Dan GadeArmy Major Dan Gade graduated from West Point in 1997 with a degree in environmental science and became an active duty armor officer in the Army. For two years, he worked as a company commander in Korea, then in Iraq near Ramadi, one of the most notorious areas for the insurgency. During his five months in Iraq, he was wounded in action twice, and then spent most of 2005 recuperating from his injuries, which included amputation of his right leg at the hip.
After his recuperation at Walter Reed Hospital in Washington, D.C., Dan was flown to POA to be fitted with a vacuum assisted socket for hip-disarticulate amputees. This unique socket was invented by Stan Patterson for Josh Olson, another soldier who had been injured in Iraq. Dan was a quick learner, and within a few weeks was walking with a cane and regaining strength and confidence. Within months, due to his determination and hard work, Dan's gait improved so much it was hard to tell the difference between him and an above-knee amputee.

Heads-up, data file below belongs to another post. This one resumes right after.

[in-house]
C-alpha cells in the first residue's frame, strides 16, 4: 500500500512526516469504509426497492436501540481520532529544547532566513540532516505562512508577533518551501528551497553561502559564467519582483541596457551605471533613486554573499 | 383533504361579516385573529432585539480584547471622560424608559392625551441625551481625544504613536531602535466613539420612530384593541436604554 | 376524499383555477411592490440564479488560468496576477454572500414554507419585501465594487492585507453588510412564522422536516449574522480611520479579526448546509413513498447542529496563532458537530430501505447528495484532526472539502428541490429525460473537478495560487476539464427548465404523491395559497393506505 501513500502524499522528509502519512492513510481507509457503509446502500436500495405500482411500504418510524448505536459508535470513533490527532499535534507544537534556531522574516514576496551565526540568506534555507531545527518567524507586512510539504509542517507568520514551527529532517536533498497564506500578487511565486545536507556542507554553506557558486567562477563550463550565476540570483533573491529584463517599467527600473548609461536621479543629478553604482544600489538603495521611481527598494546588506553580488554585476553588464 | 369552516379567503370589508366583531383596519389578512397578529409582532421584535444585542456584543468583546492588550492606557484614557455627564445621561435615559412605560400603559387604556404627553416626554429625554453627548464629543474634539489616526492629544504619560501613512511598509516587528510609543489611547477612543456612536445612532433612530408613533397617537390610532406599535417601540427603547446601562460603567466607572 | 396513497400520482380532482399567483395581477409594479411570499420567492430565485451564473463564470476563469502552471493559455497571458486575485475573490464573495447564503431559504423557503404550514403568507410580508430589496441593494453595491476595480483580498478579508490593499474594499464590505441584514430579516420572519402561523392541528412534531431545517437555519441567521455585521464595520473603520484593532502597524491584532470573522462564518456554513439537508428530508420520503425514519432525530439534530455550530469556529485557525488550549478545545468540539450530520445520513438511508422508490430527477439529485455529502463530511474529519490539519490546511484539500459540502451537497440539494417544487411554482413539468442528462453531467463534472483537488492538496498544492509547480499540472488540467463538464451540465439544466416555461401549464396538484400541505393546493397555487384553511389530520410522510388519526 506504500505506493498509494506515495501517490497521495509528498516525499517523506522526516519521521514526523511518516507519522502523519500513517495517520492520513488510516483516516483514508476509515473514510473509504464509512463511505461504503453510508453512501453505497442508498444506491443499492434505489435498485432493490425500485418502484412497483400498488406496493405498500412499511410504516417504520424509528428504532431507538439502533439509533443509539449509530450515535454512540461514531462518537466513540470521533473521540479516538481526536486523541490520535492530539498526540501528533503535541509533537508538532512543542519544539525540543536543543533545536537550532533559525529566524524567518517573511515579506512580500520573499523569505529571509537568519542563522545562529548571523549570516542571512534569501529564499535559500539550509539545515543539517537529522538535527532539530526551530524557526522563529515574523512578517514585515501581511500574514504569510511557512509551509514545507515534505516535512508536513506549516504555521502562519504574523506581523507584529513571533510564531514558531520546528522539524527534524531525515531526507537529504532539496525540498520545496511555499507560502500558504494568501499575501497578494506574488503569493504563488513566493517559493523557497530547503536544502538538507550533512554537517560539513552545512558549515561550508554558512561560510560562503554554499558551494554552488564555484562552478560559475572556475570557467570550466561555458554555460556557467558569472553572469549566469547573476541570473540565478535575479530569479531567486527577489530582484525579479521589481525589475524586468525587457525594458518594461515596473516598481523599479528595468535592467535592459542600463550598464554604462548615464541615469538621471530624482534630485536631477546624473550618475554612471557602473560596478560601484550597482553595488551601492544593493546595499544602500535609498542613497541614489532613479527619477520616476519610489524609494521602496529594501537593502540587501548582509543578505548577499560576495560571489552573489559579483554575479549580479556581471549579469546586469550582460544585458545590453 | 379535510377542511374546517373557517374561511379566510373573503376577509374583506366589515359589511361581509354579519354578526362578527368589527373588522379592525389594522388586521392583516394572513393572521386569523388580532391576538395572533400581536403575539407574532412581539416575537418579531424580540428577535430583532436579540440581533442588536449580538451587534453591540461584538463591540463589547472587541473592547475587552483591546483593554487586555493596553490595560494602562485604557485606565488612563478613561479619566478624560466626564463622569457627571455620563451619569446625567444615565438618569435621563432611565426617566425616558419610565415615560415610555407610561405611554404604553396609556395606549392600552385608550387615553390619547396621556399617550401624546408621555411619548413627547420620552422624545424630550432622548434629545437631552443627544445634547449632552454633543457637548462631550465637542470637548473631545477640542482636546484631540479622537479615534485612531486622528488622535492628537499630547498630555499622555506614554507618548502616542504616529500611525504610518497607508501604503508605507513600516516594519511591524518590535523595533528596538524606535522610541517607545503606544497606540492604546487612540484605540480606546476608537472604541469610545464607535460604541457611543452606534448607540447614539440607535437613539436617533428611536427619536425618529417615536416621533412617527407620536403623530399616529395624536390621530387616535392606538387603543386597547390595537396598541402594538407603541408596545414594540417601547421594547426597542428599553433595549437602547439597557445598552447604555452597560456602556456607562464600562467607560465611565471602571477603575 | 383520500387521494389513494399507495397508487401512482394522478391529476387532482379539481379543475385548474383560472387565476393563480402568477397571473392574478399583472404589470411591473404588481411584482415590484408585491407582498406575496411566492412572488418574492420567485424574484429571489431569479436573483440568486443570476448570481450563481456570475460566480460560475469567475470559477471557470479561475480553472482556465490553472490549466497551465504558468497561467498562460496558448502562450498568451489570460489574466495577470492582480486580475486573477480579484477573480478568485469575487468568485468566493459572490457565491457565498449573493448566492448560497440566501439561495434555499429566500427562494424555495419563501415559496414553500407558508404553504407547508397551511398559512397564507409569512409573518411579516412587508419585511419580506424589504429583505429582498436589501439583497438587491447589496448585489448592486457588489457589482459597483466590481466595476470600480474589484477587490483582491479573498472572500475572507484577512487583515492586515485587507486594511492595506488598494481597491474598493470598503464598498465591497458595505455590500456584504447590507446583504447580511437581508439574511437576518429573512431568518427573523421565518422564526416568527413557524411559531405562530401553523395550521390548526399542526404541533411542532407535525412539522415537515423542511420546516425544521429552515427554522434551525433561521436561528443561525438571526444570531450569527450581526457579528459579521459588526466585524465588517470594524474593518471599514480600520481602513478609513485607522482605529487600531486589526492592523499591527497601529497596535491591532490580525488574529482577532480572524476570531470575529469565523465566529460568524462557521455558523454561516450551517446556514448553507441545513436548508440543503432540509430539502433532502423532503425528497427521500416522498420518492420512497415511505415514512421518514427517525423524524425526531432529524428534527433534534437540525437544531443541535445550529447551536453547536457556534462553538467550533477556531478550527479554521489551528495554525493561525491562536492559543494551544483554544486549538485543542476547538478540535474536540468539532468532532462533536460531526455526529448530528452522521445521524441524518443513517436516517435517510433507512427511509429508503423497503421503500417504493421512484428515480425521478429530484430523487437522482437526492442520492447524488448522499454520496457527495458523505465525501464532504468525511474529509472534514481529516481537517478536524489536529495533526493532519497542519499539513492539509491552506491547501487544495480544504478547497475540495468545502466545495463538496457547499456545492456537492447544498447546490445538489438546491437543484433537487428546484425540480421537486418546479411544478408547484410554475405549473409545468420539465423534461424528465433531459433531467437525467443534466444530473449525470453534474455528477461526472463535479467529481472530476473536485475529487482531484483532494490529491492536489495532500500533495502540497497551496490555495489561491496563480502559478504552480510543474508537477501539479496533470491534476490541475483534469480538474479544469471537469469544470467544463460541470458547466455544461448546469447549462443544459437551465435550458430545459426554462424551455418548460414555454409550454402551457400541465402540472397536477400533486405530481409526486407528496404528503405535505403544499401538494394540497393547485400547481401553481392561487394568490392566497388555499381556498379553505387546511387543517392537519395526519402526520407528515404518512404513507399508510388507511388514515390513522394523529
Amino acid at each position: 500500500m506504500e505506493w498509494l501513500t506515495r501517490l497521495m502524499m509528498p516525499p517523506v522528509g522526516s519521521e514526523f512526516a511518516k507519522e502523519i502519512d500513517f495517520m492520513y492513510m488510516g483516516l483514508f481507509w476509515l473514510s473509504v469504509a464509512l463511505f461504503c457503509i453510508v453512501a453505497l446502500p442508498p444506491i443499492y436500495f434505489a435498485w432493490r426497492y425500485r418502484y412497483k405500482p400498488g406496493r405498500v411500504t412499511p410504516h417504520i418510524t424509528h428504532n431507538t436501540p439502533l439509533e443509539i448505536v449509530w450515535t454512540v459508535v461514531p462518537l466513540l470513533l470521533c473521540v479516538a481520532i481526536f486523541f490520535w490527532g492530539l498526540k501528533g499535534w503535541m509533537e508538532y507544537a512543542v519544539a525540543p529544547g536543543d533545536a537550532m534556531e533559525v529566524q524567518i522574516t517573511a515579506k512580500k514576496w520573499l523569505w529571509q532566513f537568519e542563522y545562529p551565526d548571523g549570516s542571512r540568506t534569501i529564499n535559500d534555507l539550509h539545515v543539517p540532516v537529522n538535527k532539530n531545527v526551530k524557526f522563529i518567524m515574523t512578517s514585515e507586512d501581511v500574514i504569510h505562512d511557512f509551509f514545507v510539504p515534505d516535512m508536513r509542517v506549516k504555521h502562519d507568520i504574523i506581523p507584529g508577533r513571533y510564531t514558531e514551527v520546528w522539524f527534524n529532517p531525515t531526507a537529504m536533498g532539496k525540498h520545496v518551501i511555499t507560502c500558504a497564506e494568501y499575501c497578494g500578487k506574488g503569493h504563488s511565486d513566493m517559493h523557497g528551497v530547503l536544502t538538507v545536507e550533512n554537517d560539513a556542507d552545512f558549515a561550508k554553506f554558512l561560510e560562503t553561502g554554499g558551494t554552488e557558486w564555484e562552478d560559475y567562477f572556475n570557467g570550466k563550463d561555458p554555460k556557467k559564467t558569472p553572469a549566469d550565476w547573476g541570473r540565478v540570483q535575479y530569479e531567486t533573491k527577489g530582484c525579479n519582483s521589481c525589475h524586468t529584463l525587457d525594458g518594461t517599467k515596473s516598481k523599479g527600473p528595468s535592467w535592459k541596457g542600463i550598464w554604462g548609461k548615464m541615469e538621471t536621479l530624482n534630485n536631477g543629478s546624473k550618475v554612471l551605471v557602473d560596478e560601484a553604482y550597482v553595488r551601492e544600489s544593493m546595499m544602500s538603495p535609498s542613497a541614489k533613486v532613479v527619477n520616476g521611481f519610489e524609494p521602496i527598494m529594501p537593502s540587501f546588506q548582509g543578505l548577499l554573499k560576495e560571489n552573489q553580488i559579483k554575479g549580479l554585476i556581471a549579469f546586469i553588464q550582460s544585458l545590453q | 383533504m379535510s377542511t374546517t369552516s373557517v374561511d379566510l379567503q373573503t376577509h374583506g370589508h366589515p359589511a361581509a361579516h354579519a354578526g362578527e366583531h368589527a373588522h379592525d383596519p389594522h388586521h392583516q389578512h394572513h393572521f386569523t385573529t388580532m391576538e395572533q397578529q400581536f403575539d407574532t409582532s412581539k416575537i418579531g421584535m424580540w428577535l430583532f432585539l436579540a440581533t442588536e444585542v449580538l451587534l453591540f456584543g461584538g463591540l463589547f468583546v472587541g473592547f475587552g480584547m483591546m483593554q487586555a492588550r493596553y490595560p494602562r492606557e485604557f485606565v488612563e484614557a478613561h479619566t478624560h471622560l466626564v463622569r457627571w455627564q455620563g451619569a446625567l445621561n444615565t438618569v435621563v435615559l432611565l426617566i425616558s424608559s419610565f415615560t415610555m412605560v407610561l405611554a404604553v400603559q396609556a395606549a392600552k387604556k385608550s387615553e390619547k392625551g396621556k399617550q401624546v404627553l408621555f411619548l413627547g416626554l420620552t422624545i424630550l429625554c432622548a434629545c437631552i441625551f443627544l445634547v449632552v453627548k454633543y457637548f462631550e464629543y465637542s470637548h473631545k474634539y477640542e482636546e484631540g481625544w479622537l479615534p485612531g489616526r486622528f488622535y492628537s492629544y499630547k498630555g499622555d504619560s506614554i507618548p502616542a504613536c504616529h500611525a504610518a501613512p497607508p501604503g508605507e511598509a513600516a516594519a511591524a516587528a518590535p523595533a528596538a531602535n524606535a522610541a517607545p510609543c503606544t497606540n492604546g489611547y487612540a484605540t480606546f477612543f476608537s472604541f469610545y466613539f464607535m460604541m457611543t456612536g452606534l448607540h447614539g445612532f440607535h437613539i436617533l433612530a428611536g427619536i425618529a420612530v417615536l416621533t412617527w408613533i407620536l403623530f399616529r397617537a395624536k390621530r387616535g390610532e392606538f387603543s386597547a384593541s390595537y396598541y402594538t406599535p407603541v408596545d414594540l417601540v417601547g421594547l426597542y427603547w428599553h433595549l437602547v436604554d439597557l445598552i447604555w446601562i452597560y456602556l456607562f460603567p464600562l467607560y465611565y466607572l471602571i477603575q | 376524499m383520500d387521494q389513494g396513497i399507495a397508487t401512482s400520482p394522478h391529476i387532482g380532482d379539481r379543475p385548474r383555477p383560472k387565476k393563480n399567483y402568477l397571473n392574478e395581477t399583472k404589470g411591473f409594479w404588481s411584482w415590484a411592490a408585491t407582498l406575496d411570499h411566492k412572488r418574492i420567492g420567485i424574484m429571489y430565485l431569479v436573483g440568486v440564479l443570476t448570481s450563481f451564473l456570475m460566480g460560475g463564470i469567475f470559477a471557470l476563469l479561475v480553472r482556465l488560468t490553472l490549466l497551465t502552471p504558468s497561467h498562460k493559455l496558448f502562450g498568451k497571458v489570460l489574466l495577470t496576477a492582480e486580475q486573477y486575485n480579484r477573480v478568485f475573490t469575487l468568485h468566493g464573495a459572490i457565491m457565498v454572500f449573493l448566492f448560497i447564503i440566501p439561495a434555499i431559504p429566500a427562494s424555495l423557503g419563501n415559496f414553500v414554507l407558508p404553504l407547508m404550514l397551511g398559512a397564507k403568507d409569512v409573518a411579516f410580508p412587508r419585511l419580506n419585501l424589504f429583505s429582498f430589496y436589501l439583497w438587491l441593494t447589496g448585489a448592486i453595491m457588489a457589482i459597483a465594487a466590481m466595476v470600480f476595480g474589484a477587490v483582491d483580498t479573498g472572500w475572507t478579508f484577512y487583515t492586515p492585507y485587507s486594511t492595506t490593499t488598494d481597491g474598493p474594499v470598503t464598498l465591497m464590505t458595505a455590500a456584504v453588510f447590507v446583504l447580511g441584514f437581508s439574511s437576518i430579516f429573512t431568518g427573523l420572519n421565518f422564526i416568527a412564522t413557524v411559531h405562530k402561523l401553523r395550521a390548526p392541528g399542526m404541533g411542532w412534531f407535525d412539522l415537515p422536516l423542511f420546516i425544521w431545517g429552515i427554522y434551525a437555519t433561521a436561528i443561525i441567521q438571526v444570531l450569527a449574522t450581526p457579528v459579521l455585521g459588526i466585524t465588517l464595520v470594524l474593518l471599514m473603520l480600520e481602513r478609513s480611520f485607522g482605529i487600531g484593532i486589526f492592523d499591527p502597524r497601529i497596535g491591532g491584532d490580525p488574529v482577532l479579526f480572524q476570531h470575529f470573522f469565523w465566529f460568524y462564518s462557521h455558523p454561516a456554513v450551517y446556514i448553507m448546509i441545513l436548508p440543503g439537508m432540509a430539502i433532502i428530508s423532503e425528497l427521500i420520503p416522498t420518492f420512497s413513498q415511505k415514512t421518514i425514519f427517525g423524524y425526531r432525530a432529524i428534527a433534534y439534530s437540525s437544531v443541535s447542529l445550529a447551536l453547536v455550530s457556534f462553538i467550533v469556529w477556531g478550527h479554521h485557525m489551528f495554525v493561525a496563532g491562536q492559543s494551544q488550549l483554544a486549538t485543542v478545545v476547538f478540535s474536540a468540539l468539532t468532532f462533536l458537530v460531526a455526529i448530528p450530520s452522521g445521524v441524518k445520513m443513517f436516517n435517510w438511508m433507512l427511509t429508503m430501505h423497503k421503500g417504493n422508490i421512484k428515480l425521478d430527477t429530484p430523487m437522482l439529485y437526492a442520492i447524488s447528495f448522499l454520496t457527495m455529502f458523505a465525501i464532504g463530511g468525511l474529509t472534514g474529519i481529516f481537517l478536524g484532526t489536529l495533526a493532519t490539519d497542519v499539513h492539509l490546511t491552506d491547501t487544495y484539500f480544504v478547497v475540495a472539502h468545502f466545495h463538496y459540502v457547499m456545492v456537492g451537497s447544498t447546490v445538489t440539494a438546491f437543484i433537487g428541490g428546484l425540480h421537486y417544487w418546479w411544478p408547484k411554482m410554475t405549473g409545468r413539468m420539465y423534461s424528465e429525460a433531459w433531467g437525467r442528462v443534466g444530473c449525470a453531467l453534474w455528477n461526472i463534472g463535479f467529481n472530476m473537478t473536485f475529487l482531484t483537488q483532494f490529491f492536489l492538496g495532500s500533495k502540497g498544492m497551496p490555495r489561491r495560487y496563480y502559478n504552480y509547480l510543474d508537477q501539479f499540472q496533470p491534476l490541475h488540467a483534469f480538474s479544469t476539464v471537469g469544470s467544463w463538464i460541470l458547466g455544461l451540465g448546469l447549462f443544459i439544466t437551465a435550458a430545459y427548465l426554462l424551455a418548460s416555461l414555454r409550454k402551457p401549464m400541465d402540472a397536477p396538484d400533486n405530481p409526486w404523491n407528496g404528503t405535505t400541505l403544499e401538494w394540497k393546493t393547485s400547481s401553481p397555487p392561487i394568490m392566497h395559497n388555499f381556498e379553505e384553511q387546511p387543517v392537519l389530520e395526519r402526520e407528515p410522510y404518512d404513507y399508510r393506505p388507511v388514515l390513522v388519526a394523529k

Dan was able to stay on active duty in the military after his injuries. As associate director for domestic policy for the White House's Domestic Policy Council, he was responsible for disability and health care issues. His specially designed socket, equipped with a Power Knee, enabled Dan to walk through the halls of the White House with confidence and without tiring.
Dan said that after his injury, people often referred to him as a hero. But at a Department of Defense ceremony in December 2007 where Dan was one of 16 “everyday heros” being honored for overcoming their disabilities, Dan offered a different definition.
“A hero by my way of thinking is not captured by a dictionary search or (an Internet) search. Most heroes simply live their lives unnoticed and uncelebrated,” Dan said. “Perhaps the best definition of a hero is one who chooses a harder right over an easier wrong. You may be thinking that the war fighters are the heroes, and some are. You may think the military families are the heroes, and some are. You may even think that you are not a hero, but aren’t you, or couldn’t you be? Those of you with disabilities who are working despite those disabilities and employers who empower them are my heroes today, and I applaud you.”
Since we first met Dan in 2005, he and his wife, Wendy, have added twin sons to their family. He finished his PhD program, and is now teaching at West Point. As if that is not enough to keep him busy, Dan is also an accomplished triathlete and has competed in Ironman competitions! Most recently, he participated in the Warrior 100K mountain bike ride with former president George W. Bush to raise funds for the Wounded Warrior Project.